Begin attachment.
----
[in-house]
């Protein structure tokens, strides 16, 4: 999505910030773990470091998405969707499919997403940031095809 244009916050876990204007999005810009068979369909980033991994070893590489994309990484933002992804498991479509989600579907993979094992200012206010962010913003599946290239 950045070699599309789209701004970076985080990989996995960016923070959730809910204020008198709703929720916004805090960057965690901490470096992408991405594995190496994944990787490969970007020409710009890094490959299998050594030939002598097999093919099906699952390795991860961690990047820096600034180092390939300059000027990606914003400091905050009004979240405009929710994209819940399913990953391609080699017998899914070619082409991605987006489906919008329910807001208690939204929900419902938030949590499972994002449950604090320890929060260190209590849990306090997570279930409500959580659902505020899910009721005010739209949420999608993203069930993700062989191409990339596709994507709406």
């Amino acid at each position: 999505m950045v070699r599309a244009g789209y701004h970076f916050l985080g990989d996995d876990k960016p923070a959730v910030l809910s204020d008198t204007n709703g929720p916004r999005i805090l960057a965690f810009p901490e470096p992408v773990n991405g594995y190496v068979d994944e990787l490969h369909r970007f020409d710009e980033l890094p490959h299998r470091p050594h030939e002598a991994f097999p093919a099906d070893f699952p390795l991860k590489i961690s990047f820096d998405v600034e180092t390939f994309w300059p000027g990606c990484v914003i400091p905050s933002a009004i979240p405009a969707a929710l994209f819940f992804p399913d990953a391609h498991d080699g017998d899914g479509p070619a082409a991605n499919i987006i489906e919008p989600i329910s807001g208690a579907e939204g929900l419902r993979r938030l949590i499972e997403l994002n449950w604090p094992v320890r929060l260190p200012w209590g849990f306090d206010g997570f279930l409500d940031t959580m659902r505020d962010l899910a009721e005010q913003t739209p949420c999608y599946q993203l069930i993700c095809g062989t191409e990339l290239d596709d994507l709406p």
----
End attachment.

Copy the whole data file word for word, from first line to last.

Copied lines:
[in-house]
């Protein structure tokens, strides 16, 4: 999505910030773990470091998405969707499919997403940031095809 244009916050876990204007999005810009068979369909980033991994070893590489994309990484933002992804498991479509989600579907993979094992200012206010962010913003599946290239 950045070699599309789209701004970076985080990989996995960016923070959730809910204020008198709703929720916004805090960057965690901490470096992408991405594995190496994944990787490969970007020409710009890094490959299998050594030939002598097999093919099906699952390795991860961690990047820096600034180092390939300059000027990606914003400091905050009004979240405009929710994209819940399913990953391609080699017998899914070619082409991605987006489906919008329910807001208690939204929900419902938030949590499972994002449950604090320890929060260190209590849990306090997570279930409500959580659902505020899910009721005010739209949420999608993203069930993700062989191409990339596709994507709406």
């Amino acid at each position: 999505m950045v070699r599309a244009g789209y701004h970076f916050l985080g990989d996995d876990k960016p923070a959730v910030l809910s204020d008198t204007n709703g929720p916004r999005i805090l960057a965690f810009p901490e470096p992408v773990n991405g594995y190496v068979d994944e990787l490969h369909r970007f020409d710009e980033l890094p490959h299998r470091p050594h030939e002598a991994f097999p093919a099906d070893f699952p390795l991860k590489i961690s990047f820096d998405v600034e180092t390939f994309w300059p000027g990606c990484v914003i400091p905050s933002a009004i979240p405009a969707a929710l994209f819940f992804p399913d990953a391609h498991d080699g017998d899914g479509p070619a082409a991605n499919i987006i489906e919008p989600i329910s807001g208690a579907e939204g929900l419902r993979r938030l949590i499972e997403l994002n449950w604090p094992v320890r929060l260190p200012w209590g849990f306090d206010g997570f279930l409500d940031t959580m659902r505020d962010l899910a009721e005010q913003t739209p949420c999608y599946q993203l069930i993700c095809g062989t191409e990339l290239d596709d994507l709406p």